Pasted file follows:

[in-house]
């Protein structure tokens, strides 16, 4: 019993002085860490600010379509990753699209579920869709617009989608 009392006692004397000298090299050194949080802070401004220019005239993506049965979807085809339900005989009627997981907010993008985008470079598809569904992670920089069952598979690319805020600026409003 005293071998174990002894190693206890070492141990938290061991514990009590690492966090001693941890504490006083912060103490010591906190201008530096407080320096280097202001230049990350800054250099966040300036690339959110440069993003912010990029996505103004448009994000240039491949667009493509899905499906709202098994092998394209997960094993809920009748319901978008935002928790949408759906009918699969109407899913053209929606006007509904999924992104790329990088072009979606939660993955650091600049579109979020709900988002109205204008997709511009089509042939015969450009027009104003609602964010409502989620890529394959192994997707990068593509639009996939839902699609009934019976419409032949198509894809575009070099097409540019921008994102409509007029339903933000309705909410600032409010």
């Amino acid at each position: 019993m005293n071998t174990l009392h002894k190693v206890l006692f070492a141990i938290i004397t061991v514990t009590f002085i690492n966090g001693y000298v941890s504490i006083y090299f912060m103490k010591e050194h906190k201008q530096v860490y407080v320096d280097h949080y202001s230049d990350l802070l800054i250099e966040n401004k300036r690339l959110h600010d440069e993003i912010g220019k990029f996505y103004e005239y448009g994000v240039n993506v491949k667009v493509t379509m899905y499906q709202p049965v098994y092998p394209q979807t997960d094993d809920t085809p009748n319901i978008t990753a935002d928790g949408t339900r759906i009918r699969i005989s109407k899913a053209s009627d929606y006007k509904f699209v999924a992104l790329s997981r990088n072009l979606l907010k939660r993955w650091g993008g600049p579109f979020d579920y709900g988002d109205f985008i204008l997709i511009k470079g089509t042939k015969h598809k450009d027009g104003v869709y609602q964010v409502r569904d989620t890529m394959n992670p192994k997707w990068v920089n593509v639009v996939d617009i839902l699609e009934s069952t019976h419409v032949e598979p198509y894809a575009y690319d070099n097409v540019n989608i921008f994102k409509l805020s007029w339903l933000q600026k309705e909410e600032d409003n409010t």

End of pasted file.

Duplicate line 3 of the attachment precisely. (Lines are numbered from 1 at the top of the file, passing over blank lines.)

């Amino acid at each position: 019993m005293n071998t174990l009392h002894k190693v206890l006692f070492a141990i938290i004397t061991v514990t009590f002085i690492n966090g001693y000298v941890s504490i006083y090299f912060m103490k010591e050194h906190k201008q530096v860490y407080v320096d280097h949080y202001s230049d990350l802070l800054i250099e966040n401004k300036r690339l959110h600010d440069e993003i912010g220019k990029f996505y103004e005239y448009g994000v240039n993506v491949k667009v493509t379509m899905y499906q709202p049965v098994y092998p394209q979807t997960d094993d809920t085809p009748n319901i978008t990753a935002d928790g949408t339900r759906i009918r699969i005989s109407k899913a053209s009627d929606y006007k509904f699209v999924a992104l790329s997981r990088n072009l979606l907010k939660r993955w650091g993008g600049p579109f979020d579920y709900g988002d109205f985008i204008l997709i511009k470079g089509t042939k015969h598809k450009d027009g104003v869709y609602q964010v409502r569904d989620t890529m394959n992670p192994k997707w990068v920089n593509v639009v996939d617009i839902l699609e009934s069952t019976h419409v032949e598979p198509y894809a575009y690319d070099n097409v540019n989608i921008f994102k409509l805020s007029w339903l933000q600026k309705e909410e600032d409003n409010t």